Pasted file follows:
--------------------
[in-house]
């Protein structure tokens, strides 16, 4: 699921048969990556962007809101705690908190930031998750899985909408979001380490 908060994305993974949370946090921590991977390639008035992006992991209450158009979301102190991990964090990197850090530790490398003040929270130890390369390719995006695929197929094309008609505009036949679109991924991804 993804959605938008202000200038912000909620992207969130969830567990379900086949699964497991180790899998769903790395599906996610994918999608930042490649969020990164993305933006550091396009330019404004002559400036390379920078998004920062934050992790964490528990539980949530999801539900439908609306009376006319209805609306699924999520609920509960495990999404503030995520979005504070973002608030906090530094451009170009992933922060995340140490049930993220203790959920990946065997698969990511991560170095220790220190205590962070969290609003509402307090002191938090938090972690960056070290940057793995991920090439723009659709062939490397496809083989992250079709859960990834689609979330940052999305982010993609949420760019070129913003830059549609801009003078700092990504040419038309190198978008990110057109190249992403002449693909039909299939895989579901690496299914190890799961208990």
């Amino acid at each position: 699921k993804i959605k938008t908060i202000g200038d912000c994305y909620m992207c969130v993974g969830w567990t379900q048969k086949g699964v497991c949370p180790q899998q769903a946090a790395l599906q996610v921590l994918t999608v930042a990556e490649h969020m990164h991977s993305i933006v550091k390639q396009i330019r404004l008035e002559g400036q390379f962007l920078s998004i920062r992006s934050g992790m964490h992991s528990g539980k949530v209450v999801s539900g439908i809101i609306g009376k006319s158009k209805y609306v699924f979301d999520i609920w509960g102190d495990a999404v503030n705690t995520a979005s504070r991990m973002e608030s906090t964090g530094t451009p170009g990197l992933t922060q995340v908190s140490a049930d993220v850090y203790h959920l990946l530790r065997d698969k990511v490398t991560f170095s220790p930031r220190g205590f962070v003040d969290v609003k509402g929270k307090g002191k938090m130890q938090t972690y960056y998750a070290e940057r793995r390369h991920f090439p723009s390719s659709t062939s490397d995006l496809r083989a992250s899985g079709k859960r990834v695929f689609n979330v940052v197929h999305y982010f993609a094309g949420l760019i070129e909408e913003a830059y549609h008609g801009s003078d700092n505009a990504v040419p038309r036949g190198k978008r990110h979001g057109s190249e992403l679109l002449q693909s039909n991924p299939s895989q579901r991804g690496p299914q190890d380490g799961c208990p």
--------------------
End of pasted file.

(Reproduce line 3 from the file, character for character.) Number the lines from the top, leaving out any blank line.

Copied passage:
């Amino acid at each position: 699921k993804i959605k938008t908060i202000g200038d912000c994305y909620m992207c969130v993974g969830w567990t379900q048969k086949g699964v497991c949370p180790q899998q769903a946090a790395l599906q996610v921590l994918t999608v930042a990556e490649h969020m990164h991977s993305i933006v550091k390639q396009i330019r404004l008035e002559g400036q390379f962007l920078s998004i920062r992006s934050g992790m964490h992991s528990g539980k949530v209450v999801s539900g439908i809101i609306g009376k006319s158009k209805y609306v699924f979301d999520i609920w509960g102190d495990a999404v503030n705690t995520a979005s504070r991990m973002e608030s906090t964090g530094t451009p170009g990197l992933t922060q995340v908190s140490a049930d993220v850090y203790h959920l990946l530790r065997d698969k990511v490398t991560f170095s220790p930031r220190g205590f962070v003040d969290v609003k509402g929270k307090g002191k938090m130890q938090t972690y960056y998750a070290e940057r793995r390369h991920f090439p723009s390719s659709t062939s490397d995006l496809r083989a992250s899985g079709k859960r990834v695929f689609n979330v940052v197929h999305y982010f993609a094309g949420l760019i070129e909408e913003a830059y549609h008609g801009s003078d700092n505009a990504v040419p038309r036949g190198k978008r990110h979001g057109s190249e992403l679109l002449q693909s039909n991924p299939s895989q579901r991804g690496p299914q190890d380490g799961c208990p």